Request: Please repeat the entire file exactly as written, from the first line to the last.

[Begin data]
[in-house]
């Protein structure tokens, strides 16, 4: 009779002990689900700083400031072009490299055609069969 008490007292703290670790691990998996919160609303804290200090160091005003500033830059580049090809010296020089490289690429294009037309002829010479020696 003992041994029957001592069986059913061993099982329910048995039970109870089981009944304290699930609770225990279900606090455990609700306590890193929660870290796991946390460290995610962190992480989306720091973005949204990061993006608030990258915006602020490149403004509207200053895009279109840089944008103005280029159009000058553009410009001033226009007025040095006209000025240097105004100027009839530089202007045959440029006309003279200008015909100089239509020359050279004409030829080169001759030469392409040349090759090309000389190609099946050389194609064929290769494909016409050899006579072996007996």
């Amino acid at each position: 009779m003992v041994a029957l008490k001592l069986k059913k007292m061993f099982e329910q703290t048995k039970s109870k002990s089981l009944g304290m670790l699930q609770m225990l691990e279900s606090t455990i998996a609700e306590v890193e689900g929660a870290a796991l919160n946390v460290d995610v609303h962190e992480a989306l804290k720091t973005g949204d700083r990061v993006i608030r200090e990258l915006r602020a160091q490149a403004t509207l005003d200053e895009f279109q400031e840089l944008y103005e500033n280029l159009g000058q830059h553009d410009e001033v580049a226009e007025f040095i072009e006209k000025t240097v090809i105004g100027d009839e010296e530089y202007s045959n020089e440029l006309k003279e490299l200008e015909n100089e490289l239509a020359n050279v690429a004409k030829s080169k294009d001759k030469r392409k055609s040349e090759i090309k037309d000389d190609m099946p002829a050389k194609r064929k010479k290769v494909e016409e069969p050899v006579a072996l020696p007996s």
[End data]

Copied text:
[in-house]
């Protein structure tokens, strides 16, 4: 009779002990689900700083400031072009490299055609069969 008490007292703290670790691990998996919160609303804290200090160091005003500033830059580049090809010296020089490289690429294009037309002829010479020696 003992041994029957001592069986059913061993099982329910048995039970109870089981009944304290699930609770225990279900606090455990609700306590890193929660870290796991946390460290995610962190992480989306720091973005949204990061993006608030990258915006602020490149403004509207200053895009279109840089944008103005280029159009000058553009410009001033226009007025040095006209000025240097105004100027009839530089202007045959440029006309003279200008015909100089239509020359050279004409030829080169001759030469392409040349090759090309000389190609099946050389194609064929290769494909016409050899006579072996007996």
């Amino acid at each position: 009779m003992v041994a029957l008490k001592l069986k059913k007292m061993f099982e329910q703290t048995k039970s109870k002990s089981l009944g304290m670790l699930q609770m225990l691990e279900s606090t455990i998996a609700e306590v890193e689900g929660a870290a796991l919160n946390v460290d995610v609303h962190e992480a989306l804290k720091t973005g949204d700083r990061v993006i608030r200090e990258l915006r602020a160091q490149a403004t509207l005003d200053e895009f279109q400031e840089l944008y103005e500033n280029l159009g000058q830059h553009d410009e001033v580049a226009e007025f040095i072009e006209k000025t240097v090809i105004g100027d009839e010296e530089y202007s045959n020089e440029l006309k003279e490299l200008e015909n100089e490289l239509a020359n050279v690429a004409k030829s080169k294009d001759k030469r392409k055609s040349e090759i090309k037309d000389d190609m099946p002829a050389k194609r064929k010479k290769v494909e016409e069969p050899v006579a072996l020696p007996s």